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There are more than 116 000 people who are homeless in Australia, a number that has grown by 14% in the last few years.
There are a few reasons why homelessness is rising around the country, but the lack of affordable housing is the most obvious one.
“Rent prices continue to rise. People who have a low income can't afford some of the rent increases we're seeing,” explains Evelyne Tadros, Mission Australia state leader for New South Wales.
Jenny Smith, the CEO of the Council to Homeless Persons and the Chair of Homelessness Australia, says that Australia doesn't have a national plan to tackle housing affordability: “We don't have any plan for the government to intervene to make sure that there is housing for people on a lower income. We expect the market to take care of it, but we've just had 30 to 40 years of unparalleled prosperity in our country and the market hasn't taken care of it. Governments have gotten out of the business of providing social housing and until they get back in the business of doing that, we will see homelessness continue to increase, and to increase more quickly."
She wants people to understand that issues like family violence and housing affordability cause homelessness, not individual vulnerabilities.
“I think it's very unfortunate that in our community, our vision of homelessness is about individual vulnerabilities, whether people are migrants or are struggling with a disability like a mental health problem or an addiction. This isn't about individuals. If you're poor in our community, it's impossible to see how you can afford housing in our current housing market and the chance of you becoming homeless is very high. This is not about people trying harder, there are just not anywhere near the number of homes that we need at the more affordable end of the market," she says.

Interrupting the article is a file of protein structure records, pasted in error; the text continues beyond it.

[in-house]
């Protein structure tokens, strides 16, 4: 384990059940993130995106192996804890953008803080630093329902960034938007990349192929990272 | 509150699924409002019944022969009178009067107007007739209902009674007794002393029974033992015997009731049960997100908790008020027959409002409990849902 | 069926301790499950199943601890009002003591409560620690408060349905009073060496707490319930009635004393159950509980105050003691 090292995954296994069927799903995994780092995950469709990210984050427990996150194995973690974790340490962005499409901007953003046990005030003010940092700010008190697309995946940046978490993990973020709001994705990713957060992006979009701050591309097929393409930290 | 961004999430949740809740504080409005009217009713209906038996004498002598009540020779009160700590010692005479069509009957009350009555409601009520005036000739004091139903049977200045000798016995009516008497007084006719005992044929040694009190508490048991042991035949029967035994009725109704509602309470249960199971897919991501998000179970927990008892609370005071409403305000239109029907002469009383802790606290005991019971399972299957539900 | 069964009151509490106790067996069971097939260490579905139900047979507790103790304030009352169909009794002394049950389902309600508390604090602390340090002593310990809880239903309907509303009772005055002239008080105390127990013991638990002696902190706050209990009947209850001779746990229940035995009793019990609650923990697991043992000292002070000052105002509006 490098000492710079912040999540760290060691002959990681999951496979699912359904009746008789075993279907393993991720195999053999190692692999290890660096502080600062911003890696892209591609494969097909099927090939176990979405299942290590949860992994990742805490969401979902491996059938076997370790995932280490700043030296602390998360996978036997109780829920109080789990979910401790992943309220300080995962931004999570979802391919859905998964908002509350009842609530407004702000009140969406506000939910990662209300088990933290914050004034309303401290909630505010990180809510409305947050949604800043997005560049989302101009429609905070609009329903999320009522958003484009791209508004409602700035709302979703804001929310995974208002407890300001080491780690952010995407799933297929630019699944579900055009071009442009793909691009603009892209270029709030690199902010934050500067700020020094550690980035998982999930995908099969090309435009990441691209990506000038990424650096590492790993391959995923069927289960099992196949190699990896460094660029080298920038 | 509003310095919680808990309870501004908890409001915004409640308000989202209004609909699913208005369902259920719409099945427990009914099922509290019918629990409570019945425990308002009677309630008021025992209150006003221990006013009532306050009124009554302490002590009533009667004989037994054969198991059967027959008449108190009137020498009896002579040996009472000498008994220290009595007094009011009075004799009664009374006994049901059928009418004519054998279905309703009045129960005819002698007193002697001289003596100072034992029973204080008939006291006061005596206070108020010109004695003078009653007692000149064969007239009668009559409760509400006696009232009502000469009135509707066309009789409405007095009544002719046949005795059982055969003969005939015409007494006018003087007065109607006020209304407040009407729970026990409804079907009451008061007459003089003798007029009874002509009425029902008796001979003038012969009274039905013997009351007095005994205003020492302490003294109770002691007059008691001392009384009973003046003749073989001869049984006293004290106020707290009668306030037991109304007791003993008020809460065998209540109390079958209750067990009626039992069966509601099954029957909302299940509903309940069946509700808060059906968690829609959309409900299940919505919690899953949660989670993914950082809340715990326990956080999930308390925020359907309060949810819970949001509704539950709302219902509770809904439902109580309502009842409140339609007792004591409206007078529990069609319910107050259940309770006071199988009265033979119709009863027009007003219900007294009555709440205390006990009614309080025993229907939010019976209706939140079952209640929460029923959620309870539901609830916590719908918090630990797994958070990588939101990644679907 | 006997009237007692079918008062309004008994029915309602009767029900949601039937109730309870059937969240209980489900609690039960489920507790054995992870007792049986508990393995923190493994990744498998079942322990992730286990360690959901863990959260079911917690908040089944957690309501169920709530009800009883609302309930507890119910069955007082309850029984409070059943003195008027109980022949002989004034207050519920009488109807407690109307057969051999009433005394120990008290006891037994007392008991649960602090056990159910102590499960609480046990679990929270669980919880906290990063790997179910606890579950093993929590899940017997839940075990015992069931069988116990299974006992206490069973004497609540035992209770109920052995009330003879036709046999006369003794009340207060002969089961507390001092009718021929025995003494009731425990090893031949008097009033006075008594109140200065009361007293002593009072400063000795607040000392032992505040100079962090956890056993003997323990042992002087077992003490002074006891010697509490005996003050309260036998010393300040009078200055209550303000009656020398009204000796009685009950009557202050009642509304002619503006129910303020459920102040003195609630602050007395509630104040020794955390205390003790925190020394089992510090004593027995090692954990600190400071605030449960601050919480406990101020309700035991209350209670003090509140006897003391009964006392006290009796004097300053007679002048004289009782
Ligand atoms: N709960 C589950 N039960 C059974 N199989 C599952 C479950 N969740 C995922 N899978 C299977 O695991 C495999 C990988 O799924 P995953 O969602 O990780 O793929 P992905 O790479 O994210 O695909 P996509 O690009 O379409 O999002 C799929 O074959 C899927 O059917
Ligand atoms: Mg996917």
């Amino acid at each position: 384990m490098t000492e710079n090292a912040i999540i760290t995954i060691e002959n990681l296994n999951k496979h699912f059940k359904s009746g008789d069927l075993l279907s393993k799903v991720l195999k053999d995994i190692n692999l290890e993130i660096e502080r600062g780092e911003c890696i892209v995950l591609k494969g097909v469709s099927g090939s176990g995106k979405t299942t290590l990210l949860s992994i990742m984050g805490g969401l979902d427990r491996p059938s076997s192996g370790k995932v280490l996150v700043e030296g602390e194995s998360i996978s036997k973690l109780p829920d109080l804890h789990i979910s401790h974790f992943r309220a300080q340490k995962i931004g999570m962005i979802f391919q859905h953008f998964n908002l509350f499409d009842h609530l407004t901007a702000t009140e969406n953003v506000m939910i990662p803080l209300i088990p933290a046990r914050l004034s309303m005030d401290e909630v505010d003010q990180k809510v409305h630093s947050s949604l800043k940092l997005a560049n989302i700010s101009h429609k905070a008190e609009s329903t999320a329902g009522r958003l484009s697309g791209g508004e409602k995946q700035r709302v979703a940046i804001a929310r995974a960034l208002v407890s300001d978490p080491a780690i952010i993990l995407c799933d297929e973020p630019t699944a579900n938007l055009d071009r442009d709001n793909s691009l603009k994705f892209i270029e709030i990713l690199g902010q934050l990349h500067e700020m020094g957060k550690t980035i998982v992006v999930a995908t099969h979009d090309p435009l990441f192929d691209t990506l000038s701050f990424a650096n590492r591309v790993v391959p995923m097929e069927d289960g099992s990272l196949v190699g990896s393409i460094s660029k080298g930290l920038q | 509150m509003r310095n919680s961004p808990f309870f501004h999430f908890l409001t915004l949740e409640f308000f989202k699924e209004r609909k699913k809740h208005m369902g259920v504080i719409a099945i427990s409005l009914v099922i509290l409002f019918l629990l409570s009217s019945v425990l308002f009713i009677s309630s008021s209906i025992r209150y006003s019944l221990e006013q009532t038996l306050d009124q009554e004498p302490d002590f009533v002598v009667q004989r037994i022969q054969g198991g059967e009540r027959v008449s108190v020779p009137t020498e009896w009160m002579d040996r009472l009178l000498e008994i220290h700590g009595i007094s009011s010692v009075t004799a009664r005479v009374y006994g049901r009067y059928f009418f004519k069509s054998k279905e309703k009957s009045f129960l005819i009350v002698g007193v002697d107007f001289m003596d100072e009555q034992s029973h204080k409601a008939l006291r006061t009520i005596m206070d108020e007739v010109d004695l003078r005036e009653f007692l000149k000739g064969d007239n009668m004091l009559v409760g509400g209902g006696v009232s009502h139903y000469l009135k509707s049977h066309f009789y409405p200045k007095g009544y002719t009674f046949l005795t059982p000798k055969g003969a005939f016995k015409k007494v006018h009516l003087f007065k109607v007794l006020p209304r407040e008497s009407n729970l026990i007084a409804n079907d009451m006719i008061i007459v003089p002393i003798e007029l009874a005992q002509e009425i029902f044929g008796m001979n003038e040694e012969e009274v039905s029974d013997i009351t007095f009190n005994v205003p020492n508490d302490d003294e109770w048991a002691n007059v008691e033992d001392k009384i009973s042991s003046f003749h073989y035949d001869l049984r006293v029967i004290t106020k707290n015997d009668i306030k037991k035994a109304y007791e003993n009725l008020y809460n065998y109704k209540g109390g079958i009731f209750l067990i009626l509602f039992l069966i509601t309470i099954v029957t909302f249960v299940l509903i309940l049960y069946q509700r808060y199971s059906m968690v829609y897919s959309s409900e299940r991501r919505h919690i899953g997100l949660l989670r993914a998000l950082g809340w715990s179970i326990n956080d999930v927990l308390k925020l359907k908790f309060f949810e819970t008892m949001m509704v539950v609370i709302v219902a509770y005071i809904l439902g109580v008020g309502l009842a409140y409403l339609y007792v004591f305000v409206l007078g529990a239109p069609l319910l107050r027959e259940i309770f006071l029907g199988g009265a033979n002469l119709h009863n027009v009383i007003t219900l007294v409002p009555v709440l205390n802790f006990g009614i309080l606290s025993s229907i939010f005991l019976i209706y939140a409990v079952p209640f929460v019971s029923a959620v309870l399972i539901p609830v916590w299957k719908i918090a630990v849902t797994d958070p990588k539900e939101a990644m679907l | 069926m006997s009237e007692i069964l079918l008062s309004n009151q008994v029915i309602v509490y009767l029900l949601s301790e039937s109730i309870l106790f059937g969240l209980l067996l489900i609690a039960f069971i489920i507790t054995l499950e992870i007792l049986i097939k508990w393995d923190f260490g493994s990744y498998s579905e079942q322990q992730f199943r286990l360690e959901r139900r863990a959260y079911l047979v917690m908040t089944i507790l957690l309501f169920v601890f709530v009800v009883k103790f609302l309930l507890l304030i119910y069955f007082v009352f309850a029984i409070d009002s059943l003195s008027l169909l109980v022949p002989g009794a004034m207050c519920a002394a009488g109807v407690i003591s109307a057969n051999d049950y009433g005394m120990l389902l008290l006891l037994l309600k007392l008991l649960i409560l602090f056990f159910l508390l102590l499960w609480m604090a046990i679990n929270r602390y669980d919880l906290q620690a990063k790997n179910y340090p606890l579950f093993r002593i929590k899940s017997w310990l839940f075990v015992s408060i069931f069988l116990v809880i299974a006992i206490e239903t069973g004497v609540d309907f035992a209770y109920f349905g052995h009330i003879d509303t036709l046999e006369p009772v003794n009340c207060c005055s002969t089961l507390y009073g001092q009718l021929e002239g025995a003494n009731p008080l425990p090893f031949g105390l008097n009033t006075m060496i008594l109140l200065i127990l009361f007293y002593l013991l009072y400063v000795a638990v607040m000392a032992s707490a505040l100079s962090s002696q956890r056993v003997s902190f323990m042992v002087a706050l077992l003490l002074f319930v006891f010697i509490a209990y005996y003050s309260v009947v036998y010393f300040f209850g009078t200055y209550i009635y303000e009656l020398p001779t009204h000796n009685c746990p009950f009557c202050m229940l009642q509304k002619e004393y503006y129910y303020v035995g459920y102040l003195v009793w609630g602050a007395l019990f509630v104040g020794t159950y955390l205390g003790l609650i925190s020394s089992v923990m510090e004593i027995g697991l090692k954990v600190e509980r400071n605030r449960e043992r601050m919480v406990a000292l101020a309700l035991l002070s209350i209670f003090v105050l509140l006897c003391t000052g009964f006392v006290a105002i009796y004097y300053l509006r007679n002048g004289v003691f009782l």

Migrants are disproportionally affected by homelessness. 28.2% of Australians were born overseas, but they account for 46% of homeless people. On top of having to deal with the lack of affordable housing, people from CALD backgrounds face more challenges. “They can face additional stresses when settling in Australia, including adjustment to language, culture and education. Some of them might have a lack of understanding of tenancy rights and risk exploitation by landlords,” explains Tadros.
How to get help?
If you are on the brink of homeless or are already homeless, there are ways to get help. Each state has its own organisations. They can help you negotiate with your landlord, find emergency housing or provide a warm meal.
If you prefer speaking in a language other than English, interpreters are available through the Translating and Interpreting Service, and many organisations have bilingual workers.
How to help
If you're lucky enough to have a roof over your head, Smith says that the first thing you can do to help is to be kind.
“The most important thing is that people are kind to people experiencing difficulties, and within that kindness, do what they can within their resources. The other really important thing that people need to do is to ask the question, every time they go to a federal, state or local election, ' Does the party I'm voting for have a housing and homelessness policy?' Do the work to make sure the party they want to vote for has that policy or vote for the party that does have that policy."
To find out more about homelessness services around Australia, visit the Homelessness Australia website.